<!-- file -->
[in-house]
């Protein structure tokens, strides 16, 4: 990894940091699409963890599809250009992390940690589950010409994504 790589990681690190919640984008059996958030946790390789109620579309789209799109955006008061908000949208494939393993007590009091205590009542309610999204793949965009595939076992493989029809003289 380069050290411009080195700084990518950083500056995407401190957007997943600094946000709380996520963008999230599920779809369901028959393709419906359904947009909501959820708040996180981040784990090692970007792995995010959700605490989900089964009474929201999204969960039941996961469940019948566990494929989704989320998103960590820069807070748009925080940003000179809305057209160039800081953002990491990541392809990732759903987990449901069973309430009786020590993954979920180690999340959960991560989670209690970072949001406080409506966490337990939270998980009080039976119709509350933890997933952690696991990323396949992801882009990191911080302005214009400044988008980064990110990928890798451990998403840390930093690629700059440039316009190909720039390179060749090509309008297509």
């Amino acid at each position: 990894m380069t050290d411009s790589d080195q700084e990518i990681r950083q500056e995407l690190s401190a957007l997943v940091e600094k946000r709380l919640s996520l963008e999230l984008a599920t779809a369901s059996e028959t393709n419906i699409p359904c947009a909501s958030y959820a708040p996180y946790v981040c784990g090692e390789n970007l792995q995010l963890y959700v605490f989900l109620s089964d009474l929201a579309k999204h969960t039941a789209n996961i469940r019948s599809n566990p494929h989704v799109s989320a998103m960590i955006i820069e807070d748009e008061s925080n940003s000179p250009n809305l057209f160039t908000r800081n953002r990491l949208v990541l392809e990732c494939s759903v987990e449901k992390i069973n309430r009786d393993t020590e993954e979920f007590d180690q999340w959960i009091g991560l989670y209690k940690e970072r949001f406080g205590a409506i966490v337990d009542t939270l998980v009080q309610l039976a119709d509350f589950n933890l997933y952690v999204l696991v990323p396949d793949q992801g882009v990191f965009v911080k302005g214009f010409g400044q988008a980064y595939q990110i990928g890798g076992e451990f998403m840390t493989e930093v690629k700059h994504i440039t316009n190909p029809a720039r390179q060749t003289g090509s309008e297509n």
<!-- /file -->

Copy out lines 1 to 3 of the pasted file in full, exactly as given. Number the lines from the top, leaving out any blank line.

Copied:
[in-house]
């Protein structure tokens, strides 16, 4: 990894940091699409963890599809250009992390940690589950010409994504 790589990681690190919640984008059996958030946790390789109620579309789209799109955006008061908000949208494939393993007590009091205590009542309610999204793949965009595939076992493989029809003289 380069050290411009080195700084990518950083500056995407401190957007997943600094946000709380996520963008999230599920779809369901028959393709419906359904947009909501959820708040996180981040784990090692970007792995995010959700605490989900089964009474929201999204969960039941996961469940019948566990494929989704989320998103960590820069807070748009925080940003000179809305057209160039800081953002990491990541392809990732759903987990449901069973309430009786020590993954979920180690999340959960991560989670209690970072949001406080409506966490337990939270998980009080039976119709509350933890997933952690696991990323396949992801882009990191911080302005214009400044988008980064990110990928890798451990998403840390930093690629700059440039316009190909720039390179060749090509309008297509």
């Amino acid at each position: 990894m380069t050290d411009s790589d080195q700084e990518i990681r950083q500056e995407l690190s401190a957007l997943v940091e600094k946000r709380l919640s996520l963008e999230l984008a599920t779809a369901s059996e028959t393709n419906i699409p359904c947009a909501s958030y959820a708040p996180y946790v981040c784990g090692e390789n970007l792995q995010l963890y959700v605490f989900l109620s089964d009474l929201a579309k999204h969960t039941a789209n996961i469940r019948s599809n566990p494929h989704v799109s989320a998103m960590i955006i820069e807070d748009e008061s925080n940003s000179p250009n809305l057209f160039t908000r800081n953002r990491l949208v990541l392809e990732c494939s759903v987990e449901k992390i069973n309430r009786d393993t020590e993954e979920f007590d180690q999340w959960i009091g991560l989670y209690k940690e970072r949001f406080g205590a409506i966490v337990d009542t939270l998980v009080q309610l039976a119709d509350f589950n933890l997933y952690v999204l696991v990323p396949d793949q992801g882009v990191f965009v911080k302005g214009f010409g400044q988008a980064y595939q990110i990928g890798g076992e451990f998403m840390t493989e930093v690629k700059h994504i440039t316009n190909p029809a720039r390179q060749t003289g090509s309008e297509n």